Artists and photographers share a similar passion for light. It is the most essential ingredient in any photograph and painting, and yet it is often the most difficult of skills to manage. I have seen many studios blast their subjects with light from all angles, not really understanding why, but in the sure hope that if enough light is pointed at their subject the photo will be devoid of those problematic and pesky shadows.
Light may be an essential part of a photo, but so is the opposite… darkness. Let’s not forget that shadows are just as essential to a picture as light. Even with high key photographs where backgrounds and skin tones are washed out, shadows are still needed to create depth.
The early photographers used old masters such as Rembrandt to guide their lighting technique. They followed the sound rule that since there is only one true source of light, the sun, then a picture must not display extra light on the subject unless it is clear in the picture that another light source exists, such as a candle or lamp.
Most portraits were taken using the light from a window or skylight, which is replicated these days in studios using artificial light sources with the same name. These give the most natural form of light for any subject, and in many cases, they are the only light needed.
The trouble with many studios today is the number of lights that are available, and that makes it too tempting to use them, even when they are not required. It’s almost as if you feel that you have to use them because they are there, otherwise why have them in the first place. The temptation often leads to poor quality lighting due to a lack of understanding of how to manage all that light.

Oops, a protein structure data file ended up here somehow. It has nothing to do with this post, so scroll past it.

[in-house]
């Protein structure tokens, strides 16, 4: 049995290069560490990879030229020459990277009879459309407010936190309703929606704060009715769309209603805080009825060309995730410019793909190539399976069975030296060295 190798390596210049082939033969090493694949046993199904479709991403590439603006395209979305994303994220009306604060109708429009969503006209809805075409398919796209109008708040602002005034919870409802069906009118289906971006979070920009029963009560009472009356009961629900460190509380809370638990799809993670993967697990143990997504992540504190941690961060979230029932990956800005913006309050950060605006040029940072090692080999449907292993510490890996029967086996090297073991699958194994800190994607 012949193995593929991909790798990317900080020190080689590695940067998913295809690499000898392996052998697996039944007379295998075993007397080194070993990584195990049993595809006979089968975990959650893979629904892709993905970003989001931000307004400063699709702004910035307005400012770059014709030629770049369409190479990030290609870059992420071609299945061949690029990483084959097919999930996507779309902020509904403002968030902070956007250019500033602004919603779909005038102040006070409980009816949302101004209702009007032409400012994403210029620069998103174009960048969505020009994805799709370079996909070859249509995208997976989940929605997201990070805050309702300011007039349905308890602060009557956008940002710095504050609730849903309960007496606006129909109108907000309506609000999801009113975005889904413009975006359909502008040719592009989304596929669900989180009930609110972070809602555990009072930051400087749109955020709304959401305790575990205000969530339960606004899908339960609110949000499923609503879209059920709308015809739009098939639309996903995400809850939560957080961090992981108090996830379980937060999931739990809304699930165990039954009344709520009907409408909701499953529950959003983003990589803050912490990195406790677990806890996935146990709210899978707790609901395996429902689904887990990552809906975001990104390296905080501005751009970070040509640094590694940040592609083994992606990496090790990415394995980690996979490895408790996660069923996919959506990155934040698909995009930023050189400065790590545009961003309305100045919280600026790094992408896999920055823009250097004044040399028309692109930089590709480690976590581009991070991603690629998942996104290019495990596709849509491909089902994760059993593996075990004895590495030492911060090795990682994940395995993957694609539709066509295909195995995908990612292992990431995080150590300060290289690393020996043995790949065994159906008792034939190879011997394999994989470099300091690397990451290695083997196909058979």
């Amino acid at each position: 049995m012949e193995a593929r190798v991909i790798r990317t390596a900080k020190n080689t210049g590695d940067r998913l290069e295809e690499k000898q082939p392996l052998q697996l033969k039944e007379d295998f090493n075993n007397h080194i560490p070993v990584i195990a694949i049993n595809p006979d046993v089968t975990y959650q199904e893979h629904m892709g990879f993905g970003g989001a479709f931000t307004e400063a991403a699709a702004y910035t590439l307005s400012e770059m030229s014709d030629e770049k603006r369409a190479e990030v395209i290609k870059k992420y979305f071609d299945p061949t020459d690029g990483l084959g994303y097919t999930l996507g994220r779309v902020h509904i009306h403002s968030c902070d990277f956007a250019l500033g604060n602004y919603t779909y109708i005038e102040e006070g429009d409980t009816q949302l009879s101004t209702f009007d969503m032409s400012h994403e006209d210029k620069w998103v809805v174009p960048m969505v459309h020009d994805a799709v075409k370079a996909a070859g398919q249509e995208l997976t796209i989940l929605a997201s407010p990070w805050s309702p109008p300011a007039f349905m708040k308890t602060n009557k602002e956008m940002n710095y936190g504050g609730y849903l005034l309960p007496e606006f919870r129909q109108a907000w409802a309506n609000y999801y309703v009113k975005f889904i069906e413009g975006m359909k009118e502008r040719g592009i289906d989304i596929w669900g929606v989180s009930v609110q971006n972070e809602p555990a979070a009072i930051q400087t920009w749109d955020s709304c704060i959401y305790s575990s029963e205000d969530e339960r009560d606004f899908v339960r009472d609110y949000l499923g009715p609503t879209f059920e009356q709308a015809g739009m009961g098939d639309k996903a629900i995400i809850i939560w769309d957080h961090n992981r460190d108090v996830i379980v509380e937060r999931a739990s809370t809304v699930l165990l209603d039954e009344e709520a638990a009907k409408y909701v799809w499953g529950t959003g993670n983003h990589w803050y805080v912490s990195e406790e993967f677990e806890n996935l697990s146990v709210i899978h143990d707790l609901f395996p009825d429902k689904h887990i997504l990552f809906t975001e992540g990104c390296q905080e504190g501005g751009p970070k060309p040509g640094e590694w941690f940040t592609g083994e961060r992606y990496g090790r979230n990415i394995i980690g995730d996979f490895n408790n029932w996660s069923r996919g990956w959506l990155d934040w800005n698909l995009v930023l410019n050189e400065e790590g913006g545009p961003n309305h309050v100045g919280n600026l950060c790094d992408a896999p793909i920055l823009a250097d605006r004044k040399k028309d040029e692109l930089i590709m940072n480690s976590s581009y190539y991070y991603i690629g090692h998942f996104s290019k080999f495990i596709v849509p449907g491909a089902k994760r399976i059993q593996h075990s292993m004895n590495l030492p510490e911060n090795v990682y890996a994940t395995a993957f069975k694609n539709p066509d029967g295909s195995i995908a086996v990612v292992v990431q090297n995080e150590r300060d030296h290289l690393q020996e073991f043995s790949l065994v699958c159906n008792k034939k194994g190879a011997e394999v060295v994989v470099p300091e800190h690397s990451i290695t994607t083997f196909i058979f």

To learn the art of lighting, concentrate on one light source, the window light (or large brolly). and learn how it changes your subject when you use it at different angles and distances. It is a simple process to learn. Sit your subject in a fixed position in a chair (for their comfort while you mess with the lights), and position your light at different angles to the subject and take a photograph at each position. These will then become your reference shots which you can examine on your computer.
Try setting the light at an angle away from the subject, so it is not pointing directly at them. This is called ‘feathering’ the light, and often gives the most flattering and softer results because you are using the edges of the light rather than the brightest centre.
The contrast that you will achieve with the single light method will depend on the size of the studio and the colour of the walls. A small white studio will give less contrast than a larger studio, or a small studio with black walls. To increase the contrast try using a black screen behind the subject. To reduce contrast use a white reflective screen. This produces a more natural effect than using extra lights, and is much easier to control.
Once you have covered every angle with your window light, change to a flood light, and repeat the process. Then finally using a spot light. This will produce a wide range of reference shots that will illustrate exactly how each type of light affects the subject and the depth and shadows etc in your studio. Remember that if you try the same process in a different studio you may get different results depending on its size and colour of walls.
The example photos in this post were all taken with a single light, so if you are considering taking some portraits any time soon, why not try switching off a few lights and follow the Rembrandt rule. You might just produce a few masters.
www.photographers.co.uk – expanding in more depth on techniques
Wikipedia – Rembrandt lighting explained
Wikimedia – Examples of original Rembrandt lighting